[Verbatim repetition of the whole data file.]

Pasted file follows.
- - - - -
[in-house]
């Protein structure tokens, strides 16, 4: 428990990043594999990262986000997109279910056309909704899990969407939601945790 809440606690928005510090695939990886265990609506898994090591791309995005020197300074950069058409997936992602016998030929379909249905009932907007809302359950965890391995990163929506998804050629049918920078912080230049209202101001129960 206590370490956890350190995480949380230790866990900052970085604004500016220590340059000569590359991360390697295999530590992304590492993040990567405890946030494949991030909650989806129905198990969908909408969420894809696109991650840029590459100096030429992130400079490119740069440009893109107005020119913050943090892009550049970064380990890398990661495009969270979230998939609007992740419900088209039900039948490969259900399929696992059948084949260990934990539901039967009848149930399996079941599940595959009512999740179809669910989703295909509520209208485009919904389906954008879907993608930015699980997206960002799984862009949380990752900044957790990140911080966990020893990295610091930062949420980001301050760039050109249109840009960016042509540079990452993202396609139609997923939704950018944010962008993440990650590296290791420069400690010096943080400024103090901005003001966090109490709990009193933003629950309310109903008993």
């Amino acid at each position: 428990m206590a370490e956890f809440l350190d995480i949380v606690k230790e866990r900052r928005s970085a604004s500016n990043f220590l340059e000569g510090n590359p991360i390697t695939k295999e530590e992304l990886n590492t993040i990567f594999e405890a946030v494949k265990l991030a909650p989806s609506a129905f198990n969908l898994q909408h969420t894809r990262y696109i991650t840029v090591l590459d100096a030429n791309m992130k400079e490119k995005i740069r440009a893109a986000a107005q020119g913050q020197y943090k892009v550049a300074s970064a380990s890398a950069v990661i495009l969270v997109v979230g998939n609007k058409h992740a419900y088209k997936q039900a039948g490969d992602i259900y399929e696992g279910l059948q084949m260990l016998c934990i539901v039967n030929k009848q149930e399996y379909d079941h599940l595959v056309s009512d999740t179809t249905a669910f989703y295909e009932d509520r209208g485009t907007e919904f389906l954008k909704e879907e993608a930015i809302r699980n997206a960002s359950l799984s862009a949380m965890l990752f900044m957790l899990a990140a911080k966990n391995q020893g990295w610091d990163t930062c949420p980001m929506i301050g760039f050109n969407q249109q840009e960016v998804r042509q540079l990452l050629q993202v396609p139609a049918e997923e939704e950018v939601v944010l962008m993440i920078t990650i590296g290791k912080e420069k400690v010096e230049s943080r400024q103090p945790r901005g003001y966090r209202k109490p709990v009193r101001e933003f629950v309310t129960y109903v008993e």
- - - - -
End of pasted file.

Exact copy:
[in-house]
């Protein structure tokens, strides 16, 4: 428990990043594999990262986000997109279910056309909704899990969407939601945790 809440606690928005510090695939990886265990609506898994090591791309995005020197300074950069058409997936992602016998030929379909249905009932907007809302359950965890391995990163929506998804050629049918920078912080230049209202101001129960 206590370490956890350190995480949380230790866990900052970085604004500016220590340059000569590359991360390697295999530590992304590492993040990567405890946030494949991030909650989806129905198990969908909408969420894809696109991650840029590459100096030429992130400079490119740069440009893109107005020119913050943090892009550049970064380990890398990661495009969270979230998939609007992740419900088209039900039948490969259900399929696992059948084949260990934990539901039967009848149930399996079941599940595959009512999740179809669910989703295909509520209208485009919904389906954008879907993608930015699980997206960002799984862009949380990752900044957790990140911080966990020893990295610091930062949420980001301050760039050109249109840009960016042509540079990452993202396609139609997923939704950018944010962008993440990650590296290791420069400690010096943080400024103090901005003001966090109490709990009193933003629950309310109903008993």
């Amino acid at each position: 428990m206590a370490e956890f809440l350190d995480i949380v606690k230790e866990r900052r928005s970085a604004s500016n990043f220590l340059e000569g510090n590359p991360i390697t695939k295999e530590e992304l990886n590492t993040i990567f594999e405890a946030v494949k265990l991030a909650p989806s609506a129905f198990n969908l898994q909408h969420t894809r990262y696109i991650t840029v090591l590459d100096a030429n791309m992130k400079e490119k995005i740069r440009a893109a986000a107005q020119g913050q020197y943090k892009v550049a300074s970064a380990s890398a950069v990661i495009l969270v997109v979230g998939n609007k058409h992740a419900y088209k997936q039900a039948g490969d992602i259900y399929e696992g279910l059948q084949m260990l016998c934990i539901v039967n030929k009848q149930e399996y379909d079941h599940l595959v056309s009512d999740t179809t249905a669910f989703y295909e009932d509520r209208g485009t907007e919904f389906l954008k909704e879907e993608a930015i809302r699980n997206a960002s359950l799984s862009a949380m965890l990752f900044m957790l899990a990140a911080k966990n391995q020893g990295w610091d990163t930062c949420p980001m929506i301050g760039f050109n969407q249109q840009e960016v998804r042509q540079l990452l050629q993202v396609p139609a049918e997923e939704e950018v939601v944010l962008m993440i920078t990650i590296g290791k912080e420069k400690v010096e230049s943080r400024q103090p945790r901005g003001y966090r209202k109490p709990v009193r101001e933003f629950v309310t129960y109903v008993e």